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  • Writer's pictureDouglas W. Judson

Council Declines to Reconsider Tree Policy

At tonight’s meeting of Council, I asked to have our municipal tree policy referred to committee for review and updating, following numerous concerns and complaints I have received about the lack of trees in much of the residential areas of the community and the risk of further tree loss along boulevards.

Unfortunately, Council declined this request.

The current tree policy is unpopular because it does nothing to protect trees on private property or located on the boulevard abutting people’s homes. When removed, these trees are not replaced in these locations.

Trees serve practical, aesthetic, and ecological purposes. They are a natural safety barrier between pedestrians and traffic, they assist with the absorption of water, and they help to regulate temperatures in adjacent buildings.

Mature trees also add significant value to property, and many property owners have incurred losses as a result of the municipality removing trees from or abutting their property. Both Second Street and Scott Street have seen significant tree removal in recent years.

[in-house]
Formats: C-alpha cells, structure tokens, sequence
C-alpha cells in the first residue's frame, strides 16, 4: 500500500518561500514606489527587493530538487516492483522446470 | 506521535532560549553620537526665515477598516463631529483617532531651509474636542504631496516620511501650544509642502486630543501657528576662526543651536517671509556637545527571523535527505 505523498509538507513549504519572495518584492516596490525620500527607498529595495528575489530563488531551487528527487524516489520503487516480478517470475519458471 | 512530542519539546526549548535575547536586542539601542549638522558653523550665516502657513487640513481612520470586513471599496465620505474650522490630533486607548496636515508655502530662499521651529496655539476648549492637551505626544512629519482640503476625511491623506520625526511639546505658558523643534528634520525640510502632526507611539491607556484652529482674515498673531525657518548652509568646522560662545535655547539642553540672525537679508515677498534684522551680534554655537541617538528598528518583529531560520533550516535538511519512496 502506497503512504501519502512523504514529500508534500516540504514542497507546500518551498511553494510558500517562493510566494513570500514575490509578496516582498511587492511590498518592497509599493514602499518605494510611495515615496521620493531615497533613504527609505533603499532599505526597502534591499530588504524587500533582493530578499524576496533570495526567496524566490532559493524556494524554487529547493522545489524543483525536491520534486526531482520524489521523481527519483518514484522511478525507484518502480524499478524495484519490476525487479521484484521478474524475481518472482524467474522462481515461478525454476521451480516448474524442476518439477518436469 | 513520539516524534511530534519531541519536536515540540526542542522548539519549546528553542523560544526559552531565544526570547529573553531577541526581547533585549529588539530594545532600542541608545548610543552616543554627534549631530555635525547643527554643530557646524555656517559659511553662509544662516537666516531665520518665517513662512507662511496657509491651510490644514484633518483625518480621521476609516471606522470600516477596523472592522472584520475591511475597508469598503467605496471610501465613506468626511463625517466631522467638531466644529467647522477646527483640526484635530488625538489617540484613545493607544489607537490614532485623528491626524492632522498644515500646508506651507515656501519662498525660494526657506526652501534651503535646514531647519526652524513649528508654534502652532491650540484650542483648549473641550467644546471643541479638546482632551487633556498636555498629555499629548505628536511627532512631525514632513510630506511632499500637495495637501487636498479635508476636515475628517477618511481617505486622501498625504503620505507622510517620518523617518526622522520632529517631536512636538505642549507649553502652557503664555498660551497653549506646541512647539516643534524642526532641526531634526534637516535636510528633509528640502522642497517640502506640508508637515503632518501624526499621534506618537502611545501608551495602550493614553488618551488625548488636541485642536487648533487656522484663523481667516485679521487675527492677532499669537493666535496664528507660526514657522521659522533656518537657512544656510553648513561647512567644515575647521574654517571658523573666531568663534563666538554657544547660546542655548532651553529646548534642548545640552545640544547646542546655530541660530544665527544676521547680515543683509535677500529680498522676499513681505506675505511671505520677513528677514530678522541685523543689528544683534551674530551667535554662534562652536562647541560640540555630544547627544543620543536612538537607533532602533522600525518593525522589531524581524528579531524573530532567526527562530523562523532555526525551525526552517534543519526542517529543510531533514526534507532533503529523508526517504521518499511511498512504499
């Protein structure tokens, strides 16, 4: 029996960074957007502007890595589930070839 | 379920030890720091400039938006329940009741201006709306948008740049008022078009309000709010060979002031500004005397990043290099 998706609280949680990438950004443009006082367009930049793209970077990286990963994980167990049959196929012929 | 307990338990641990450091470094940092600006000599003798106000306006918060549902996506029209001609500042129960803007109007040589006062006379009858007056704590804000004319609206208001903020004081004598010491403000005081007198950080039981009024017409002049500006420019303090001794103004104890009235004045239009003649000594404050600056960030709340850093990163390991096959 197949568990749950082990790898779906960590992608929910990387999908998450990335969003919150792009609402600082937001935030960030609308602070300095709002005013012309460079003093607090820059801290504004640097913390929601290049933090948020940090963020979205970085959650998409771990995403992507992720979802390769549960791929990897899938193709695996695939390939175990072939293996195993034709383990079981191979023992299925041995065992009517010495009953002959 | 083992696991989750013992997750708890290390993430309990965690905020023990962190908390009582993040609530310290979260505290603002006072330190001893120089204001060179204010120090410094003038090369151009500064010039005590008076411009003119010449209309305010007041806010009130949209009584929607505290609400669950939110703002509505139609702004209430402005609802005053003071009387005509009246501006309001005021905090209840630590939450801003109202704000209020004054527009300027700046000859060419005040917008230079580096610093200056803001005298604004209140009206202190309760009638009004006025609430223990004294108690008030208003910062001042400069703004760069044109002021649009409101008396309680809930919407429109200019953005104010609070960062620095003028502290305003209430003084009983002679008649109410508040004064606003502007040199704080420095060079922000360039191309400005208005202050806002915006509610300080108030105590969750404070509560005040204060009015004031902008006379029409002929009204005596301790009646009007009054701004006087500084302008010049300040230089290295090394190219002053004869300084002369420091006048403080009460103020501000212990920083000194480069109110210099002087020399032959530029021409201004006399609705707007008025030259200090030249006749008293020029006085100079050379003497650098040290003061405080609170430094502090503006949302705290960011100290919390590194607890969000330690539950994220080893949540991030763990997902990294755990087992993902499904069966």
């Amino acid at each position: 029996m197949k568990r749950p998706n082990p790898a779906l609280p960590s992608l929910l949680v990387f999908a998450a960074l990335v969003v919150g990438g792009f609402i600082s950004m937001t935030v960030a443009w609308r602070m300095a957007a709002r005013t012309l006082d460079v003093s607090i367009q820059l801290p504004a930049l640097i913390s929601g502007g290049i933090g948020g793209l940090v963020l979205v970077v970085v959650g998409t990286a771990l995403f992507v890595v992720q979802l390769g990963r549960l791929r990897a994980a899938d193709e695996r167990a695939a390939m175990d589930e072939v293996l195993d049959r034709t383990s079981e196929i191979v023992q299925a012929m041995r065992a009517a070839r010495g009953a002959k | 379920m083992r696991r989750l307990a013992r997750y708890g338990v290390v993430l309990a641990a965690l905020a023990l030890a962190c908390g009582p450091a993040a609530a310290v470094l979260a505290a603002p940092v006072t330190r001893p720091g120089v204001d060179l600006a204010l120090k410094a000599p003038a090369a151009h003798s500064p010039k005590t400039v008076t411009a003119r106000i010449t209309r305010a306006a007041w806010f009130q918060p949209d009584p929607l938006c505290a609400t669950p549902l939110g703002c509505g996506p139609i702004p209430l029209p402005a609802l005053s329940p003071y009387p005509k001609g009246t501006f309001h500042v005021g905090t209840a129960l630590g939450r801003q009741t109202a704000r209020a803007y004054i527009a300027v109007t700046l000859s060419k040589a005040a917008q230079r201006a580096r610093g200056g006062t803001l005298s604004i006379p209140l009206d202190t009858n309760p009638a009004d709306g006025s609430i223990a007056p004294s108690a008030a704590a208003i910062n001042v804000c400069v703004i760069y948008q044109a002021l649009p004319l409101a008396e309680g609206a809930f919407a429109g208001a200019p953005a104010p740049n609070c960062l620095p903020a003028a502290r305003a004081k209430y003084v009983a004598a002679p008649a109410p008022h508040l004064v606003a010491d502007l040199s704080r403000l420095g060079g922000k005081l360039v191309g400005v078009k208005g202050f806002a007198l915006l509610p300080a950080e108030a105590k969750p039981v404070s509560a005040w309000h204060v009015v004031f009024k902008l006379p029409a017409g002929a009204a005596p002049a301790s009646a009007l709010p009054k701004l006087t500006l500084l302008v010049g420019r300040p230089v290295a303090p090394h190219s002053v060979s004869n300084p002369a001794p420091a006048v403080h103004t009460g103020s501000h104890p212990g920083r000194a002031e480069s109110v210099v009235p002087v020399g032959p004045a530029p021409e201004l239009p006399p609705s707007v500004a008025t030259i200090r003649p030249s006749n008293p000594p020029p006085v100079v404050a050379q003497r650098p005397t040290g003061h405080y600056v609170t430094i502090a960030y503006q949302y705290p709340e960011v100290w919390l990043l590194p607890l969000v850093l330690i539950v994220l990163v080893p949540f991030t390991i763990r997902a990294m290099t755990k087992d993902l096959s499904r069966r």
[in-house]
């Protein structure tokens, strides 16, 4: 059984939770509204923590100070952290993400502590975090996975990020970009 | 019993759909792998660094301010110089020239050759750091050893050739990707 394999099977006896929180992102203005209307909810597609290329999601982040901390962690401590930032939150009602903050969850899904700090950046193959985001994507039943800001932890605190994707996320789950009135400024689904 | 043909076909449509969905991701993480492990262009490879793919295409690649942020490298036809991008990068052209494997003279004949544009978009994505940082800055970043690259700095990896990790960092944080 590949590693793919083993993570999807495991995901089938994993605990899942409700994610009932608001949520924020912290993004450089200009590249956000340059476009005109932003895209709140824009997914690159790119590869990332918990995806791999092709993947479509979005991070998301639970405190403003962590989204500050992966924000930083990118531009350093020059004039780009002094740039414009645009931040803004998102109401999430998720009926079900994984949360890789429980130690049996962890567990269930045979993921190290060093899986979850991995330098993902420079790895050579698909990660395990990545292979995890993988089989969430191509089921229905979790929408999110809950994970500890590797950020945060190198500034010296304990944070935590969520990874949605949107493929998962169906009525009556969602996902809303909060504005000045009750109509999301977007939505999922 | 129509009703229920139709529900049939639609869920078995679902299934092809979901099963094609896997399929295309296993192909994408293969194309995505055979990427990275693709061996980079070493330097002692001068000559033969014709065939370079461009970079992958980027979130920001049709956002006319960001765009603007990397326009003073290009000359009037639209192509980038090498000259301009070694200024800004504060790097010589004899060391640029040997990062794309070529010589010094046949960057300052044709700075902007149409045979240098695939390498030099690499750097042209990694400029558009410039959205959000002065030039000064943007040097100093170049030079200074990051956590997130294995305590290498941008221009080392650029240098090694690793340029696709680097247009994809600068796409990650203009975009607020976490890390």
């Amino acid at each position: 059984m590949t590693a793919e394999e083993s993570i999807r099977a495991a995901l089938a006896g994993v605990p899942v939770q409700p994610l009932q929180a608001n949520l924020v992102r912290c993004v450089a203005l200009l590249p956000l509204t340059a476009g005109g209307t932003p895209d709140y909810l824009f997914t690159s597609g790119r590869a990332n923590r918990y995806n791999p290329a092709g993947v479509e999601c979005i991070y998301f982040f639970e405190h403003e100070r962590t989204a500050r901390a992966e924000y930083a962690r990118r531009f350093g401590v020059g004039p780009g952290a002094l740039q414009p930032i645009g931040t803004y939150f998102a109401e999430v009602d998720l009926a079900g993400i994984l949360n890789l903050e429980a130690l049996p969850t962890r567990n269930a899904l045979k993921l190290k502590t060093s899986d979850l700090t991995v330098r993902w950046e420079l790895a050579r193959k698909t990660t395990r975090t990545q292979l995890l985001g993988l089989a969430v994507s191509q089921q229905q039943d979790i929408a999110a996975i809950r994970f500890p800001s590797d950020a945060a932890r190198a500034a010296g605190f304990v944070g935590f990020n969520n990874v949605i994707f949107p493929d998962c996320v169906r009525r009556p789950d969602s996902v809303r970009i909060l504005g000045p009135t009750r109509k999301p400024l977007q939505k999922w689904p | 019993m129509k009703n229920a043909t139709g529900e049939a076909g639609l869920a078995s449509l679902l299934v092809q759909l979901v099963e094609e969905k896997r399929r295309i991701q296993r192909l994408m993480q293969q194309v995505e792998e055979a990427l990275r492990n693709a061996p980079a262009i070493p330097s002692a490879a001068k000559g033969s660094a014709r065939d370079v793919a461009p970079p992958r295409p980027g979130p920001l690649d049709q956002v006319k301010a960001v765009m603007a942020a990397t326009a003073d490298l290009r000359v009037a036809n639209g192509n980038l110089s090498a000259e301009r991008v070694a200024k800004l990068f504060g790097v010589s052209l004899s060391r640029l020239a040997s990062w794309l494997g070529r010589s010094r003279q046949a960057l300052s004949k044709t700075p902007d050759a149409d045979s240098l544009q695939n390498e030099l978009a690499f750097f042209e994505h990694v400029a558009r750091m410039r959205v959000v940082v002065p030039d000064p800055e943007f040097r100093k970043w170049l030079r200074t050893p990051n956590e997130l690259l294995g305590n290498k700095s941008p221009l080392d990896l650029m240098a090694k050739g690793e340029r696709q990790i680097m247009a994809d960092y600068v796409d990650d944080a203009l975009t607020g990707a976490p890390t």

Ontario municipalities are required by section 270(1)7 of the Municipal Act, 2001 to have a tree canopy policy. The policy in Fort Frances calls for planting replacement trees in public locations, but offers little protection to property owners whose trees are removed. Many residents feel it does not appropriately prioritize the protection of trees.

Many Ontario municipalities have more comprehensive and tree-friendly policies than Fort Frances. This was raised as one reason the policy should be re-considered, but Council declined to refer the request to committee. It will now be up to the next Council to determine whether to act.

Rainy River District Stewardship maintains an online map of Fort Frances trees. You can find it here.

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